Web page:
Celebrity chefs can’t be blamed for obesity rates

Behind the Headlines

Wednesday April 24 2013

It's unfair to blame TV chefs for rising obesity rates

"TV chefs 'adding to obesity crisis by encouraging us to eat fatty dishes'," reports the Metro, with similar stories blaming celebrity chefs for our bulging waistlines in much of the media.

The news is based on analysis of the nutritional values of randomly selected recipes created by celebrity chefs. Researchers found that most of the recipes analysed exceeded national healthy eating benchmarks on fat, saturated fat, sugar and salt intake.

The problem with this study, and the media’s reporting of it, is that it assumes that unhealthy recipes lead to higher rates of obesity, which has not been shown to be the case.

We cannot draw reliable conclusions on the effects of these findings because, for example, we don’t know if these recipes are cooked and eaten frequently and we don’t know how other recipes compare.

It seems unlikely that cooking some of these recipes for a special occasion or as a treat will harm your health, especially if you eat a balanced diet and compensate for treats with healthier options at other mealtimes.

Read more about healthy eating.

 

Where did the story come from?

The study was carried out by researchers from the Department of Health Professions at Coventry University, and was supported by the department and Faculty of Health and Life Sciences, Coventry University.

The study was published in the peer-reviewed journal Food and Public Health and is freely available on an open-access basis.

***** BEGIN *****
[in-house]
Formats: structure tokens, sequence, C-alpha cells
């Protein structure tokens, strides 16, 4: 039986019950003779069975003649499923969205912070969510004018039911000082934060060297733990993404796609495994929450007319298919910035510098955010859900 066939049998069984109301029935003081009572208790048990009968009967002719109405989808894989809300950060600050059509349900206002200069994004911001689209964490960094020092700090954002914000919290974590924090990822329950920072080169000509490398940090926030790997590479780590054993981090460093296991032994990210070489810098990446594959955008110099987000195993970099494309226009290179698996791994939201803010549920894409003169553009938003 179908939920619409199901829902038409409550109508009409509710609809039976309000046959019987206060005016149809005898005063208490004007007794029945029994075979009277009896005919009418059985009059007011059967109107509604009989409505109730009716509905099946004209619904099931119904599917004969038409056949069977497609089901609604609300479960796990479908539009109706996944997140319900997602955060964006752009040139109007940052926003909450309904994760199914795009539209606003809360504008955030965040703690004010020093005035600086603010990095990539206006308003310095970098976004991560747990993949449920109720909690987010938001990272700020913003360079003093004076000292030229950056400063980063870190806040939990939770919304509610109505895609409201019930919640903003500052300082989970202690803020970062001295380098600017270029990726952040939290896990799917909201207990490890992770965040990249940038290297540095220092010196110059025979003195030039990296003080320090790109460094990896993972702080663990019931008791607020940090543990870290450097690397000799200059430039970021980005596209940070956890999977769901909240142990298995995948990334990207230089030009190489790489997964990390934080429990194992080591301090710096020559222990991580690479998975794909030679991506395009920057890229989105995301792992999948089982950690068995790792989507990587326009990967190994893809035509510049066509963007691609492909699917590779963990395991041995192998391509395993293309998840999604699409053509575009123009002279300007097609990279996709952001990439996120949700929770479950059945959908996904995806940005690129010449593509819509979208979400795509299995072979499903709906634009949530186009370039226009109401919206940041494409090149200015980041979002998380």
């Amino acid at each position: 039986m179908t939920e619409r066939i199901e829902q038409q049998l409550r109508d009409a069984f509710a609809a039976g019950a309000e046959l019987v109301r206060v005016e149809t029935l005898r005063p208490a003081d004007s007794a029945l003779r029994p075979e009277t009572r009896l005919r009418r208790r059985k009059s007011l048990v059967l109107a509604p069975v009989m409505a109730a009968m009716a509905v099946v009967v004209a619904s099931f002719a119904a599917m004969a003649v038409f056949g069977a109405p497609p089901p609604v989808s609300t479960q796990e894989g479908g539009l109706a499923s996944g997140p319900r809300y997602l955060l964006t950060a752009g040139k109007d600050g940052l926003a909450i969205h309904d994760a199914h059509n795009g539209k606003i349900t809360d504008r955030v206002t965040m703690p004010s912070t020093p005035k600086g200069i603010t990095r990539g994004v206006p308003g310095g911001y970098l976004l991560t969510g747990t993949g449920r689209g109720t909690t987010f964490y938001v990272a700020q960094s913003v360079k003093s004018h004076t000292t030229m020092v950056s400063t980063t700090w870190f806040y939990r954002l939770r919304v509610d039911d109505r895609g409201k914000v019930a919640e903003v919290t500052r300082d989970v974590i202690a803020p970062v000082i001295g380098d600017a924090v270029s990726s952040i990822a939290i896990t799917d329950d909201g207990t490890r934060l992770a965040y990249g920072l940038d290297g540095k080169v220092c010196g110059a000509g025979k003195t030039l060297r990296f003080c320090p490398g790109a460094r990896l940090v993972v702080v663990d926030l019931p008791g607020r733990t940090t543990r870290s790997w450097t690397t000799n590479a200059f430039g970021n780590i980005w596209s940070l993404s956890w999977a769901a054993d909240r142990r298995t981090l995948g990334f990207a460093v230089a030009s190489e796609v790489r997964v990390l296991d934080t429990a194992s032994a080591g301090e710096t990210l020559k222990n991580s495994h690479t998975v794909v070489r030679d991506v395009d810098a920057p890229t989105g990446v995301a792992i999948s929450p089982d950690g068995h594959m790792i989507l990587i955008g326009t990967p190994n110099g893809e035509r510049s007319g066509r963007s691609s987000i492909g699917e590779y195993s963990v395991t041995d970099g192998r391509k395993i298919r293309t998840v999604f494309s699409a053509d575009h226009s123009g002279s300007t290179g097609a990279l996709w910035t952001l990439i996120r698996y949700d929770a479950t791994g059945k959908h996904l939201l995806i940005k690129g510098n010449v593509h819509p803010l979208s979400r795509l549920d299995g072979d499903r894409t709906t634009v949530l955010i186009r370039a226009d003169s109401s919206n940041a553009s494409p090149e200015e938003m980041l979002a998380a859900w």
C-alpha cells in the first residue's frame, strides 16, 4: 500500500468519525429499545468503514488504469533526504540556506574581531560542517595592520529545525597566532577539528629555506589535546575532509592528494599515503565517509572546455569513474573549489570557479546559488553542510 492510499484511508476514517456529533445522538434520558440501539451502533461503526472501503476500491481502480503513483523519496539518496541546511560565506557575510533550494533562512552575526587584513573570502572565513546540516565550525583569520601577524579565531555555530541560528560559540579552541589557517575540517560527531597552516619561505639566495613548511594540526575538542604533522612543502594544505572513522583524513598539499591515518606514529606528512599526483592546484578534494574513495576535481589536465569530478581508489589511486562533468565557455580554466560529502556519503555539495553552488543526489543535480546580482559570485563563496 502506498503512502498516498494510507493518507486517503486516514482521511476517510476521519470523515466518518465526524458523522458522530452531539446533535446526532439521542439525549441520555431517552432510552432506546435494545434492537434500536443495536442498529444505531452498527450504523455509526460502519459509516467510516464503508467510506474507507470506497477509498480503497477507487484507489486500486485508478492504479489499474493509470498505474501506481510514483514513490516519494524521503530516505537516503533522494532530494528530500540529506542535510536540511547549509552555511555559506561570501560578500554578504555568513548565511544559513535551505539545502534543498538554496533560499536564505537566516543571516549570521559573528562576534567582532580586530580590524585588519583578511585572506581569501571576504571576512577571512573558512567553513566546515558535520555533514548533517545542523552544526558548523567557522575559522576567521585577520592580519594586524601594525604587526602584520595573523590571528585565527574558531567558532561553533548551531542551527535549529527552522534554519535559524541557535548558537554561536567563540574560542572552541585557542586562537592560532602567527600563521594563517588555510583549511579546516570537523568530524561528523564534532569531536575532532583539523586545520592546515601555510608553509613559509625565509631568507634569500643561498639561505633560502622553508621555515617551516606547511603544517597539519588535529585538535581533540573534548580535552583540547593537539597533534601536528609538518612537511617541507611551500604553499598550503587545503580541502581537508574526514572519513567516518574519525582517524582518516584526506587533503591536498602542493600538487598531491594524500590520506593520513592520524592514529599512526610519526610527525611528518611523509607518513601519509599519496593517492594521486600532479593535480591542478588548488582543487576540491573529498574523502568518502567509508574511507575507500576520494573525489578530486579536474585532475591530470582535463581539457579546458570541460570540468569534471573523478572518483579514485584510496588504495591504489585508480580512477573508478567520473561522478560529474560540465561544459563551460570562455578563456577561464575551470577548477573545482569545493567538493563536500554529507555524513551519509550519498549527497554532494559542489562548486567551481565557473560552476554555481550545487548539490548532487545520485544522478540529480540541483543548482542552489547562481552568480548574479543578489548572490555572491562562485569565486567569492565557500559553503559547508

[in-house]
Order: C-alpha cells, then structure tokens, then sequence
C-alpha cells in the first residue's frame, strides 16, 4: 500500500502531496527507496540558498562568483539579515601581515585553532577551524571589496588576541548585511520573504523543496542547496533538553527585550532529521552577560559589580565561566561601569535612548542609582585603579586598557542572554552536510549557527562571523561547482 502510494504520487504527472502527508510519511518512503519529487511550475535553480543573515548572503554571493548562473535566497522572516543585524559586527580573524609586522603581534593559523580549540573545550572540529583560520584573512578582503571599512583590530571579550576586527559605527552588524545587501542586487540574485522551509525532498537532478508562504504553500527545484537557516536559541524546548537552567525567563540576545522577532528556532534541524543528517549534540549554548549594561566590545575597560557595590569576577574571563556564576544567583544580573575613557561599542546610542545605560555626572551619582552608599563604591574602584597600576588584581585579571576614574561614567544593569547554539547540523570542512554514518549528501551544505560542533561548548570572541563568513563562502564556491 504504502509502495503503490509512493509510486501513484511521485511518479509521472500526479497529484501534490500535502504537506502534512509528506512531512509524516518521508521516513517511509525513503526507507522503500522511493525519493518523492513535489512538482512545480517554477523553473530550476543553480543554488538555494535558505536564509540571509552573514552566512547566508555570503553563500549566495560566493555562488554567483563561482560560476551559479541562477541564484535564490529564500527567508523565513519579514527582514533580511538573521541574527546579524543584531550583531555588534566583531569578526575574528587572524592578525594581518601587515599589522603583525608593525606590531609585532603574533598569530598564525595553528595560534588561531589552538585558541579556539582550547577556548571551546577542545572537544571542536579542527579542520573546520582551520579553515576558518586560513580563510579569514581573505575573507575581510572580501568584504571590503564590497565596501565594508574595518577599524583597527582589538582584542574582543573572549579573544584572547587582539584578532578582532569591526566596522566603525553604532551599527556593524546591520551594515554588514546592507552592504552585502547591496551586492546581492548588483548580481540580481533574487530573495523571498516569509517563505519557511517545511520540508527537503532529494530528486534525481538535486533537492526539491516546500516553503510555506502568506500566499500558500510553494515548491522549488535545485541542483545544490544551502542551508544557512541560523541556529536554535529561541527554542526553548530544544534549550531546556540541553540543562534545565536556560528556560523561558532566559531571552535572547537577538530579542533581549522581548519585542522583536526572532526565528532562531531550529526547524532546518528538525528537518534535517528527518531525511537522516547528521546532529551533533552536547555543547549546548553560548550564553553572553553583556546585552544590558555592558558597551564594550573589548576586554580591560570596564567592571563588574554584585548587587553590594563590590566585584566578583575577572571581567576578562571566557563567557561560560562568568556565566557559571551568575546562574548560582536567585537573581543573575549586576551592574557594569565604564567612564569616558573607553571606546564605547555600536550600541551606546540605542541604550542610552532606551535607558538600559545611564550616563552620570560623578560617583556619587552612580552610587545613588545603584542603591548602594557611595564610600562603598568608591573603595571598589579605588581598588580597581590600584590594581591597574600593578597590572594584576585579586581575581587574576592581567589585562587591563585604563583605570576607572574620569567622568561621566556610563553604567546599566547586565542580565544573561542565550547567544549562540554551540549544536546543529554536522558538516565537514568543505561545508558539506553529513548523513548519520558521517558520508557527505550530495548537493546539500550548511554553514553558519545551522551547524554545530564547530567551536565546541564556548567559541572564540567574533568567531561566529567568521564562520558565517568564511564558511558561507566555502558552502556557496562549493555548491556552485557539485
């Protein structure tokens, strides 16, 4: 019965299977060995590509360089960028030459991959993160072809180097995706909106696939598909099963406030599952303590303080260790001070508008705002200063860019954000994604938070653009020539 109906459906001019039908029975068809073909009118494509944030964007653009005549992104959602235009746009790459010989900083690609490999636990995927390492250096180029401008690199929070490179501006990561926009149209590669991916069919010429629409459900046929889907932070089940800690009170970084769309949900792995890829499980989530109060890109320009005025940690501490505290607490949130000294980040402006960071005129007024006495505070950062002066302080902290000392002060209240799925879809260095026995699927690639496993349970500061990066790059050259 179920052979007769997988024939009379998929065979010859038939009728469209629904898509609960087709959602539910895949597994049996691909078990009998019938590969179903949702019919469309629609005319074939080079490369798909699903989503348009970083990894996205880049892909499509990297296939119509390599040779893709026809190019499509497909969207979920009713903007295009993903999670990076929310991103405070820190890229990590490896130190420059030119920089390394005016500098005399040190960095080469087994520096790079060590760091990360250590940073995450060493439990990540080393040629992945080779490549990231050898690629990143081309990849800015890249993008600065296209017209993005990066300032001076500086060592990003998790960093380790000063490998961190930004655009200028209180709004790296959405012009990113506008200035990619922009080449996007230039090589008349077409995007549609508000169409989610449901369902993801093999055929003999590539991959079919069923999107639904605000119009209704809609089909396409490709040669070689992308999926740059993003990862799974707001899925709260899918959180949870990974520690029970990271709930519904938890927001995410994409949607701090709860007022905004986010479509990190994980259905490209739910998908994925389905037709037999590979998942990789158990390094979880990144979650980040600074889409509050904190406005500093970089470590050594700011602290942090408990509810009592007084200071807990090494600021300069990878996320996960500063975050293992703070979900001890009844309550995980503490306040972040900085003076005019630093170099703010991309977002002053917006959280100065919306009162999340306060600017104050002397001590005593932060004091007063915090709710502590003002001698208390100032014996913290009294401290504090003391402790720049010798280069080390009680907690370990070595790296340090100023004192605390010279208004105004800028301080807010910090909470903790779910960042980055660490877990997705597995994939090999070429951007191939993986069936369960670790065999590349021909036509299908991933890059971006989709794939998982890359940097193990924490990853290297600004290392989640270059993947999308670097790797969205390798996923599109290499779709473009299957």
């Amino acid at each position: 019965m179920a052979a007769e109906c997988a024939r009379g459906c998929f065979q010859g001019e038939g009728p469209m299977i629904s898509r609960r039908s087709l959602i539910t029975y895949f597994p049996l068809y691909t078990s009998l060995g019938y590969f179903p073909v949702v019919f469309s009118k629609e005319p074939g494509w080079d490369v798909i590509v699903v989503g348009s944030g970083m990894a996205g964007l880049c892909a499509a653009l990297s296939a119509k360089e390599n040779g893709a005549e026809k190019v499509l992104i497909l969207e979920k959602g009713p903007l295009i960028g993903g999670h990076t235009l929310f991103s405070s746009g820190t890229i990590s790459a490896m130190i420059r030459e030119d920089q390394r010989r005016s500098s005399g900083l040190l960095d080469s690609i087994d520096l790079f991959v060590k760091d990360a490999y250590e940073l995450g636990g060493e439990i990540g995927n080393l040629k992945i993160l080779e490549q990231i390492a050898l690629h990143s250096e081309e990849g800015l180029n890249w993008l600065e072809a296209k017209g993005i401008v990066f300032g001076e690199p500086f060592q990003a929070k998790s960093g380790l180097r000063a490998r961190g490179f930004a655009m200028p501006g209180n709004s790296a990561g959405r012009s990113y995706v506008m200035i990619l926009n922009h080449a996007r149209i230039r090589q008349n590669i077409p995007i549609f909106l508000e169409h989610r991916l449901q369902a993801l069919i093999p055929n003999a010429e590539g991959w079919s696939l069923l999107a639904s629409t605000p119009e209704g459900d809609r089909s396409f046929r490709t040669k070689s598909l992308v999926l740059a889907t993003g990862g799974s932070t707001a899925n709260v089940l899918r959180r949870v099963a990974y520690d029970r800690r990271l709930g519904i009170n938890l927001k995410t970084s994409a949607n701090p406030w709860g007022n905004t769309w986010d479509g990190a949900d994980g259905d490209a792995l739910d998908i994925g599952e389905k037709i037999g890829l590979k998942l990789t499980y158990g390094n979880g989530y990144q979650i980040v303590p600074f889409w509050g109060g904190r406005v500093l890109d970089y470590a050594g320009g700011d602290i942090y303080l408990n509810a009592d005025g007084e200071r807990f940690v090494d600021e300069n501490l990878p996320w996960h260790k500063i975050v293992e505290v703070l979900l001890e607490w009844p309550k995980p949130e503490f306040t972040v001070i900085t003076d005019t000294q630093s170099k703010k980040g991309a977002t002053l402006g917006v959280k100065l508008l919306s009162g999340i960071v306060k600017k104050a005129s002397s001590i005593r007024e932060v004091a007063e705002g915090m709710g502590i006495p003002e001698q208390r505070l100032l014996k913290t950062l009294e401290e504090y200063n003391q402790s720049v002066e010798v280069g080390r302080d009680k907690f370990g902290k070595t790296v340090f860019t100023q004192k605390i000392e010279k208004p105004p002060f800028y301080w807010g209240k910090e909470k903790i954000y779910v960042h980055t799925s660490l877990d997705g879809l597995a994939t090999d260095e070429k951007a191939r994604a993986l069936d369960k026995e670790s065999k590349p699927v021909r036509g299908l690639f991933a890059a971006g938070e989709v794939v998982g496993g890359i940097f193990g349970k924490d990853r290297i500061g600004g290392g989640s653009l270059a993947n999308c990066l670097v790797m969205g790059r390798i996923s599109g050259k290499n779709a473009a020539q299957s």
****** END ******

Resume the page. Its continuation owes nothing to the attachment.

This story was widely covered, with nearly all papers leading with a headline blaming TV chefs for making us fatter or adding to the obesity crisis. The researchers’ claims that “Celebrity chefs are a likely hidden contributing factor to Britain’s obesity epidemic” were accepted without any serious scrutiny. The study presents no credible evidence that cookbooks containing unhealthy recipes are directly responsible for obesity rates.

Celebrity chefs can have a positive effect on people’s diets, and to blame them for Britain’s rising obesity levels is an oversimplification of the problem.

Somewhat unfairly, many of the news stories featured a photo of Nigella Lawson. While some of her recipes may be unhealthy, the celebrity chefs included in this study were not named.

A similar study, published in 2012, comparing ready meals with celebrities’ recipes was reported in the same uncritical way.

 

What kind of research was this?

This was a cross-sectional study that analysed the nutritional composition of British-based celebrity chefs’ recipes.

The researchers wanted to compare the nutrient content with national benchmark recommendations for certain nutrients and healthy eating guidelines, such as the advice to eat less than six grams of salt a day.

Although this study allows conclusions about the nutritional content of recipes to be drawn, it does not assess the impact of celebrity chefs’ recipes on people’s diets. The findings of this study do not allow us to determine whether celebrity chefs are “adding to the obesity crisis”, because, for example, we don’t know how often these meals are eaten.

 

What did the research involve?

Recipes by celebrity chefs were randomly selected. Celebrity chefs were professional cooks whose recipe books appeared on Amazon’s “top one hundred bestselling books of 2009” or who were featured on the Good Food Channel’s website as a celebrity chef.

To be eligible, recipes had to be suitable for the general public, rather than being targeted at, for example, children or people who wanted to lose weight.

In total, 904 recipes from 26 celebrity chefs were selected at random. All types of recipes (for example breakfast, lunch, starter, evening meal and dessert) were eligible for inclusion.